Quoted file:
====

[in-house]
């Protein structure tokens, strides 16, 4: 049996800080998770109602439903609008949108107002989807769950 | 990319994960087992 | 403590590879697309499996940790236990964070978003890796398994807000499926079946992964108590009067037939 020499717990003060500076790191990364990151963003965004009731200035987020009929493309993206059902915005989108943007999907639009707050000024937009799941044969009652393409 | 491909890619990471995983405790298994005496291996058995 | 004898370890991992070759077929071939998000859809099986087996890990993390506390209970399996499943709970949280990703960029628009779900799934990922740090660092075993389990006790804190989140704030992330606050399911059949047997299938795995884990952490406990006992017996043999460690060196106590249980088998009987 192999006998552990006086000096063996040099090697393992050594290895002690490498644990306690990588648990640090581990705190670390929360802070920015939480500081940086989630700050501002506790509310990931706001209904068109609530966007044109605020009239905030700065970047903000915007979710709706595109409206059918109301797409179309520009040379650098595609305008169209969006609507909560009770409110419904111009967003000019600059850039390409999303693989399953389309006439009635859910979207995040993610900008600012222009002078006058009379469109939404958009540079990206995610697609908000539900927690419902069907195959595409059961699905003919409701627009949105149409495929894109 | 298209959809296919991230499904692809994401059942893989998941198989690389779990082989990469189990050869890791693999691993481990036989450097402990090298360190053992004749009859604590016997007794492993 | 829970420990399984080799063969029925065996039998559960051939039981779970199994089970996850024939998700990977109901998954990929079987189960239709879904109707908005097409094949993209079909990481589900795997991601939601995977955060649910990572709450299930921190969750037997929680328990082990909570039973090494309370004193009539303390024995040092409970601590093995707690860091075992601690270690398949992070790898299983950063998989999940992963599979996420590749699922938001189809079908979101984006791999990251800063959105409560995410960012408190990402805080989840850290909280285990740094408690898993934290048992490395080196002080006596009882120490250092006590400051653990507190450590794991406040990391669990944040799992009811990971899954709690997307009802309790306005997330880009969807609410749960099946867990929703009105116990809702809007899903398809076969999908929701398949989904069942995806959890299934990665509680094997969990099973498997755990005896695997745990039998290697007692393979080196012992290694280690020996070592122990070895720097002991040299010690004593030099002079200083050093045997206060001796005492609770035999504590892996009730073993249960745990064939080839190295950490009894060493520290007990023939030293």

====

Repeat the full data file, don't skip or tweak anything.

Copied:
[in-house]
């Protein structure tokens, strides 16, 4: 049996800080998770109602439903609008949108107002989807769950 | 990319994960087992 | 403590590879697309499996940790236990964070978003890796398994807000499926079946992964108590009067037939 020499717990003060500076790191990364990151963003965004009731200035987020009929493309993206059902915005989108943007999907639009707050000024937009799941044969009652393409 | 491909890619990471995983405790298994005496291996058995 | 004898370890991992070759077929071939998000859809099986087996890990993390506390209970399996499943709970949280990703960029628009779900799934990922740090660092075993389990006790804190989140704030992330606050399911059949047997299938795995884990952490406990006992017996043999460690060196106590249980088998009987 192999006998552990006086000096063996040099090697393992050594290895002690490498644990306690990588648990640090581990705190670390929360802070920015939480500081940086989630700050501002506790509310990931706001209904068109609530966007044109605020009239905030700065970047903000915007979710709706595109409206059918109301797409179309520009040379650098595609305008169209969006609507909560009770409110419904111009967003000019600059850039390409999303693989399953389309006439009635859910979207995040993610900008600012222009002078006058009379469109939404958009540079990206995610697609908000539900927690419902069907195959595409059961699905003919409701627009949105149409495929894109 | 298209959809296919991230499904692809994401059942893989998941198989690389779990082989990469189990050869890791693999691993481990036989450097402990090298360190053992004749009859604590016997007794492993 | 829970420990399984080799063969029925065996039998559960051939039981779970199994089970996850024939998700990977109901998954990929079987189960239709879904109707908005097409094949993209079909990481589900795997991601939601995977955060649910990572709450299930921190969750037997929680328990082990909570039973090494309370004193009539303390024995040092409970601590093995707690860091075992601690270690398949992070790898299983950063998989999940992963599979996420590749699922938001189809079908979101984006791999990251800063959105409560995410960012408190990402805080989840850290909280285990740094408690898993934290048992490395080196002080006596009882120490250092006590400051653990507190450590794991406040990391669990944040799992009811990971899954709690997307009802309790306005997330880009969807609410749960099946867990929703009105116990809702809007899903398809076969999908929701398949989904069942995806959890299934990665509680094997969990099973498997755990005896695997745990039998290697007692393979080196012992290694280690020996070592122990070895720097002991040299010690004593030099002079200083050093045997206060001796005492609770035999504590892996009730073993249960745990064939080839190295950490009894060493520290007990023939030293």